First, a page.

NPR

Saving The Story Of Grits, A Dish Born Of Poverty Now On Fine-Dining Menus

Interest in grits is rising because of heirloom corn varieties and the backing of master chefs. But the Southern staple has deep roots that wind through economics, race, politics — and nostalgia.
A bowl of creamy cheese grits. Food writer Erin Byers Murray hopes that exploring the story of grits will help spur more discussion about how food shapes our culture, as humble ingredients are elevated into expensive dishes even as we come to terms with long-lost, or ignored, origin stories that deserve recognition. Source: Lauri Patterson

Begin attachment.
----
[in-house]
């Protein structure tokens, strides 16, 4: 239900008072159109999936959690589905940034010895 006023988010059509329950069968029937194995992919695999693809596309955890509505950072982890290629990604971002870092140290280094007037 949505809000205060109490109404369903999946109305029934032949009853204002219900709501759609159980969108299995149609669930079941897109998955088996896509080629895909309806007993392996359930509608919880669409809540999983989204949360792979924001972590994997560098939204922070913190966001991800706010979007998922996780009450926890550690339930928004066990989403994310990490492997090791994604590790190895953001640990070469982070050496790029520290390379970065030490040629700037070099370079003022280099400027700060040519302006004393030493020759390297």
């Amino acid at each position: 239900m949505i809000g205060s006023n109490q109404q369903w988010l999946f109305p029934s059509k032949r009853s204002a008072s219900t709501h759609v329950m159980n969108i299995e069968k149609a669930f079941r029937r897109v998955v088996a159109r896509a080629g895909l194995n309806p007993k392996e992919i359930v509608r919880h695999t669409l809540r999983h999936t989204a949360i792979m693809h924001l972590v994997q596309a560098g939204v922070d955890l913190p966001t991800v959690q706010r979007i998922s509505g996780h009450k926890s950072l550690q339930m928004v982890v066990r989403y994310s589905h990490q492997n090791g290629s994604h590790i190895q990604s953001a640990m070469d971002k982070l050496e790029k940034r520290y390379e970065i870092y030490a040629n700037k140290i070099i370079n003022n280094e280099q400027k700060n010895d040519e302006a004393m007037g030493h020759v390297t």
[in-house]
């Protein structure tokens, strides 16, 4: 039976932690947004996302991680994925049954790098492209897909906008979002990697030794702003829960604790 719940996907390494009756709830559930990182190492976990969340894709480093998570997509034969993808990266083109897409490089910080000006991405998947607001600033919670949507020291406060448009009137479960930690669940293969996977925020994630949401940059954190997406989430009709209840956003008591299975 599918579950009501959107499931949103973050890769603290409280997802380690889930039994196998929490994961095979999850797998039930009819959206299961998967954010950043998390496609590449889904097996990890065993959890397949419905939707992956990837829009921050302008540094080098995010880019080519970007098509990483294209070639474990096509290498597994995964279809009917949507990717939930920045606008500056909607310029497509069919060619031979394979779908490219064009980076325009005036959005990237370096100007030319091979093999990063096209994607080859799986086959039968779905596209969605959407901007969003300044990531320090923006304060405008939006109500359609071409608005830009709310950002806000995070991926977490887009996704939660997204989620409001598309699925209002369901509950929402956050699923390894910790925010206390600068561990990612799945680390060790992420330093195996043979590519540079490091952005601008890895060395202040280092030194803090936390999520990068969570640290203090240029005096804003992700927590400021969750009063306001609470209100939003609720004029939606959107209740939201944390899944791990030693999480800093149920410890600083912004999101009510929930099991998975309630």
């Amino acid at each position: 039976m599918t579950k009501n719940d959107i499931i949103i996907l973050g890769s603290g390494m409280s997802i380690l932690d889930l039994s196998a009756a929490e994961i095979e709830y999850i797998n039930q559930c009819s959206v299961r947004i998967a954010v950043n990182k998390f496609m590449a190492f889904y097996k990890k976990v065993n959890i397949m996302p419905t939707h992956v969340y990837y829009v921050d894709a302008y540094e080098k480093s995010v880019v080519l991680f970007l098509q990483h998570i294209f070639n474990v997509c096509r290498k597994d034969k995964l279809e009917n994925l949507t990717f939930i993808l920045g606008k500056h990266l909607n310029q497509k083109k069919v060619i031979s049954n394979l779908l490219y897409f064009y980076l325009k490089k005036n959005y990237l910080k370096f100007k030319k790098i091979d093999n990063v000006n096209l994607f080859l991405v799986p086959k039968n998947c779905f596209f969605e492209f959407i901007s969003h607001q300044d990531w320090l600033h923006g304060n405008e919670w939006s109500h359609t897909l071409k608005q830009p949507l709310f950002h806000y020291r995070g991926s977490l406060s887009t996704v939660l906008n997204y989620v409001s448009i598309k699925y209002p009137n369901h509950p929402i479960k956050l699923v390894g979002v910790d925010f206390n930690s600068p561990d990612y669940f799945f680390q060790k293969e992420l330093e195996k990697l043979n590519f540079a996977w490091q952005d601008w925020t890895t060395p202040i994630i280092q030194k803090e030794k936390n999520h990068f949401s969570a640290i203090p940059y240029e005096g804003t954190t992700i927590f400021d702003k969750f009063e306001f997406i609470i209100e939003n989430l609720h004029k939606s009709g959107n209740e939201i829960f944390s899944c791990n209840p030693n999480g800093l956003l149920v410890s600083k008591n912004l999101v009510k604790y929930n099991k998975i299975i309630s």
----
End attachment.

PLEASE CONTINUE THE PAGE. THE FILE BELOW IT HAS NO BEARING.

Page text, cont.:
Like many food writers, Erin Byers Murray enjoys taking a deep dive into learning the history and nuances of specific ingredients. For her first book, Shucked, Murray chronicled the year that she spent working on a New England oyster farm; her second book, Grits: A Cultural and Culinary Journey Through The South, however, led her on an unexpected cultural journey about the simplest of ingredients: ground corn.

"I was used to knowing grits only as something that came in a box from mass producers," Murray says. "I didn't really grow up eating them, so

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